Mike Pence demands apology from reporter who proved he broke Mayo Clinic’s mask rule

You’ve likely heard by now that Vice President Mike Pence violated the Mayo Clinic’s policy when he didn’t wear a face mask while touring the hospital this week. Now, the VP is demanding an apology from a reporter who called him out for it.

Yesterday, Voice of America’s White House Bureau Chief Steve Herman said that Pence’s office definitely knew about the face mask policy, despite Second Lady Karen Pence insisting on Fox & Friends that her husband had no idea.

“All of us who traveled with him were notified by the office of @VP the day before the trip that wearing of masks was required by the @MayoClinic and to prepare accordingly,” Herman tweeted.

Herman’s tweet came days after the Mayo Clinic itself tweeted (and later mysteriously deleted) that it had informed the VP’s office about its mask requirement prior to his visit:

Now, Herman tells The Washington Post that the White House Correspondents’ Association informed him this week that Pence’s office was banning him from Air Force Two.

They falsely claimed he violated an off-the-record agreement by leaking sensitive information about the Mayo Clinic visit.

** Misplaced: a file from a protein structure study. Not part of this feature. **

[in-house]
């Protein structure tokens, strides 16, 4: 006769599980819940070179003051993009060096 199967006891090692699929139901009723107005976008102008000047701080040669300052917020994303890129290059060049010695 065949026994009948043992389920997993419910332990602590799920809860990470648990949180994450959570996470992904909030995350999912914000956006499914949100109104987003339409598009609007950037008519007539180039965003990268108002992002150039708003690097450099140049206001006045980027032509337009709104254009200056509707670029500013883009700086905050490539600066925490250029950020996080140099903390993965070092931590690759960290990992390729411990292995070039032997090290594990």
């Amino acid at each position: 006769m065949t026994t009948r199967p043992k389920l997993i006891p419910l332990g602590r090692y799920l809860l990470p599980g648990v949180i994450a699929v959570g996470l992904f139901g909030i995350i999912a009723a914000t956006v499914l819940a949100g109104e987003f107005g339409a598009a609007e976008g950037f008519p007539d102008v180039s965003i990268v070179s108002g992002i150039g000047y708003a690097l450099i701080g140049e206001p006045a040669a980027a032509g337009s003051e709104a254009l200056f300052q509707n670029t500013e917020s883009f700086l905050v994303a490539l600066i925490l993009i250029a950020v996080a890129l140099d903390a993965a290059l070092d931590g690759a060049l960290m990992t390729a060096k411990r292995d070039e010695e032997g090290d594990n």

For the record: Herman didn’t leak any sensitive information. Not only was the Mayo Clinic’s policy on masks already public information, but so was all the planning information leading up Pence’s visit.

Brett Bruen, the White House director of global engagement in the Obama administration, explained yesterday how planning information is circulated.

“A little background on ‘for planning purposes’ information from the White House to media,” he tweeted. “These are logistical details. If the VP was visiting a chocolate factory & masks were required that goes into the ‘planning’ info sent to the press. It isn’t sensitive or off the record.”

Seriously, nobody would still be talking about this if Karen and Mike Pence would just shut up about it.

Related: Twitter drags Karen Pence for her explanation why Mike Pence ditched his mask at the Mayo Clinic